I've been away for a while, 'cause of trying to move, and other things.
What's on my mind lately is not science so much as this rock climbing mentor-ship program I'm doing with the local rape crisis center. At-risk teenage girls are challenging, but working with them has strengthened some things I already believed, even if I don' t know yet what to do about them.
That people whose needs are met are not as likely to cause trouble. That engaging people as human beings, regardless of outward attitude or appearance, can by itself work to alleviate the constant things pushing them in not-so-healthy directions.
But, like any good challenge, I feel I've actually been doing a whole lot of failing at it. The engaging part, I see that it's important...but when every spare moment brings their heads together to talk of boys, fights, clothes, you hate to be the broken record who jumps in and says "talk about something else!" twenty times a night. Furthermore the point isn't to be constantly telling the girls what they should and shouldn't do or talk about, because they get enough of that from teachers and principals and parents. The point is to engage them, not by dictating, but by offering other options and letting the girls reach for themselves, by showing a different way, by facilitating, not advising, the girls through problems with boys or fights or drugs and sex or what have you.
Yet when you are sitting at a table next to two girls who are clearly talking about who is going out with whom and who is going to beat up whom, and yet you're goal isn't to tell them that talking about boys is bad, you do wonder, what am I supposed to say? How can I say anything that is interesting to a thirteen year old girl? And why is it, darn it, that I care so much about saying something they find interesting, or, heaven help me, cool?
I hear that parents go through this too. They don't want to constantly be telling their teenagers "no", "don't do that," "do this and this", etc. They want their kids to like them, to think they're cool too. It is in some sense hardwired in human nature. You even hear of parents buying their kids things that our parents would never have caved into buying us ( and our parents' parents would have thumped 'em for even asking), because the other kids' parents will inevitably get their son or daughter that ipod, that car, and nobody wants to be the uncool mom if everybody else's parents are going to be cool.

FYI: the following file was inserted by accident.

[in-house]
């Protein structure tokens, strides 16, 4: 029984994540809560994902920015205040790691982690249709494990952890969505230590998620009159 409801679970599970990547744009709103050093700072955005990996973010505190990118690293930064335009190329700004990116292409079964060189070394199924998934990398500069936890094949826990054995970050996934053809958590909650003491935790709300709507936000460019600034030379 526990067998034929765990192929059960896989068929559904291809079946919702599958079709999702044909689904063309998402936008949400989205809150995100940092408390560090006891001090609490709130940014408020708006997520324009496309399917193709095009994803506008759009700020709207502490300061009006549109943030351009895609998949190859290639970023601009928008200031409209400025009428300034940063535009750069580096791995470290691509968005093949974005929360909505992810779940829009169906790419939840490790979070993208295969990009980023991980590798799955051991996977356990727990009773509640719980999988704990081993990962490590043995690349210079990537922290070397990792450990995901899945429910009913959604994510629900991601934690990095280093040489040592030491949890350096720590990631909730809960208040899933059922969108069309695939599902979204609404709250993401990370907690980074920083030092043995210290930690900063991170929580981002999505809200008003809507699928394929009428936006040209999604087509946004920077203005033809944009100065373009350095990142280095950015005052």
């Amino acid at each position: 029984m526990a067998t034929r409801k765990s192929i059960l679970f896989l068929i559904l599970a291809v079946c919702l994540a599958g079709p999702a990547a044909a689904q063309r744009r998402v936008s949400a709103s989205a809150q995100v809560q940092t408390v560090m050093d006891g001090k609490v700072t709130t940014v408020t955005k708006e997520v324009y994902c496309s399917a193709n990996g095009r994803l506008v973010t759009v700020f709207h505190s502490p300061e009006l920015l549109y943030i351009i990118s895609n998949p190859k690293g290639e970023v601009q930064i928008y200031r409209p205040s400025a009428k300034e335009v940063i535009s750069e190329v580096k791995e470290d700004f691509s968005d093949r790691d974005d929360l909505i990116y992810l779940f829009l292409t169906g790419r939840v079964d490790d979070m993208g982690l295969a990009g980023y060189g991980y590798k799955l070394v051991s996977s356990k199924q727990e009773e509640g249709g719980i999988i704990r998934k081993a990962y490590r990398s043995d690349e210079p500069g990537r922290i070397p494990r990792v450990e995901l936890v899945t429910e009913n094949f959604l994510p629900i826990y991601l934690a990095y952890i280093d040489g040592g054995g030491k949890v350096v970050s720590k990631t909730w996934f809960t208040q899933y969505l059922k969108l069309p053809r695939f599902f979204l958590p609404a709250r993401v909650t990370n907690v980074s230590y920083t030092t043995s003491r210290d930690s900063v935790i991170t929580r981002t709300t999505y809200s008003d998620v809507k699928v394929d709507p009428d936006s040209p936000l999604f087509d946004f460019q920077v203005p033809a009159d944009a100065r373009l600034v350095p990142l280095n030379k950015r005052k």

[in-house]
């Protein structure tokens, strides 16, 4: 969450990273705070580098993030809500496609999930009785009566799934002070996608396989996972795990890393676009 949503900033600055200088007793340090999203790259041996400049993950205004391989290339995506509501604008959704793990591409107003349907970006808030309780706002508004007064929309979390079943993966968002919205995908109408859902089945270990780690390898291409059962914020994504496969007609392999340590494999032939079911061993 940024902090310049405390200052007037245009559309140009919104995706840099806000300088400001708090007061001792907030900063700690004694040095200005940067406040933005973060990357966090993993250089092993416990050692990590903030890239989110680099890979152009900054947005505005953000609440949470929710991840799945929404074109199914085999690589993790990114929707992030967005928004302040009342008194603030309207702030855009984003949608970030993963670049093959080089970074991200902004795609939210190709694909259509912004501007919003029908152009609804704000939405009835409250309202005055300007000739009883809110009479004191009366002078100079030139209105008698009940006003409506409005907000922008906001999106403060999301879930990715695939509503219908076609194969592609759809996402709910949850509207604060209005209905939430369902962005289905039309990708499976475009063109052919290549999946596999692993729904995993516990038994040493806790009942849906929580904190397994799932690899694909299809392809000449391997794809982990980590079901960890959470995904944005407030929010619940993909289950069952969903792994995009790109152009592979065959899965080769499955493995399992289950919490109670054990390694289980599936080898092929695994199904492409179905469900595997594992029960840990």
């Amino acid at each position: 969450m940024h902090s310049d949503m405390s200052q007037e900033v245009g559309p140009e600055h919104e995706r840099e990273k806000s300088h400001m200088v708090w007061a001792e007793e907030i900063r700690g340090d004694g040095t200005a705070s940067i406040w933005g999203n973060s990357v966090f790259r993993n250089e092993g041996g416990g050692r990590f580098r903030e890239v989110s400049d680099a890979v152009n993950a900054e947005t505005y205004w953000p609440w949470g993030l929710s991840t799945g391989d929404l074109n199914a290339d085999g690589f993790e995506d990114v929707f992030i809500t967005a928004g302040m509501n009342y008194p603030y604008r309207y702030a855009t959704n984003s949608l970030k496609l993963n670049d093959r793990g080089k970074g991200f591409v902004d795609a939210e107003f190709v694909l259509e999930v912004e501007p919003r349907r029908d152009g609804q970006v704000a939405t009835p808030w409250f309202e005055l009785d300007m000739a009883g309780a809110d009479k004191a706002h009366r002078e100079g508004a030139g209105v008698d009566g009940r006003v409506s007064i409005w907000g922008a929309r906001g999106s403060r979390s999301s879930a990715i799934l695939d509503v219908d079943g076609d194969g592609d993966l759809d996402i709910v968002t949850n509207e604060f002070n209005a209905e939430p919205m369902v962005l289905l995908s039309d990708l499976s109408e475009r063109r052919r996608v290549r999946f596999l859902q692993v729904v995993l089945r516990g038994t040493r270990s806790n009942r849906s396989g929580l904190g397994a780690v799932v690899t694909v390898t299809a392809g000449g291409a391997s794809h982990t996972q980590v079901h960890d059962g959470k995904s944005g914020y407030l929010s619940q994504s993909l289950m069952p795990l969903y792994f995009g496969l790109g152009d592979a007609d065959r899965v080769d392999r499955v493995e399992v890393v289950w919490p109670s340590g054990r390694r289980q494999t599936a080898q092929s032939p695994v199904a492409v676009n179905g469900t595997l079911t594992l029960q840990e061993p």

I would say to those parents, suck it up, for the sake of your child. I wish my parents had done so more, with me. But now that I've stared down the will of a thirteen-year-old, I understand somewhat more how hard it could be. If it wasn't just a girl I was supposed to be mentoring, but my child, the light of my world and all that.
So what's with the title, Garbage In, Garbage Out? Well, two things. One, I wish I was better at this, wish that instead of sitting there quietly and letting the girls' chatter pass me by, I had the courage to engage. All this self-conscious head-fluttering is what we're supposed to be helping the girls break free of, not deal with ourselves, and it really is just garbage anyway. Who cares if you don't know what to say?
Second, when debriefing all of this with a friend who is also in the program, she said, wisely, "Sometime you're just going to say things that are stupid. It's better to just accept that." And she's right.
This relates to my astronomy work in a way, too, because I spend a lot of time wondering and worrying if I know what's going on and if I've got it right. I'm trying to attack the data scientifically and intelligently, but I'm not a Ph.D. astronomer, so I'm just doing my best without the benefit of much experience. A lot of days, research goes that what you did the previous day is completely invalidated by something you just realized, especially if it's computational and you forgot to square a factor in your computer program, But whenever you make strides in understanding, you often realize that the way you were doing it was inefficient and not helpful. But that time's gone, so you've just go to move on.
So, Garbage In, Garbage Out. A lot of what goes through our heads, what we say, I'd say definitely half or more, is just trash. Just silliness, just worrying, just falsehood or logical fallacy or based on incomplete knowledge. Incomplete knowledge is always a limitation, whether it's in doing science or deciding the best thing to say to a thirteen-year-old. We're not always going to be on top of it, we're going to say stupid things sometimes, and yes, sometimes, we are going to try at something even thinking we know what we have to do to succeed, and we will fail.
But if we accept that, then we can get around to the, maybe as much as half, of what we say, think, or do, that isn't garbage, that might actually be on to something.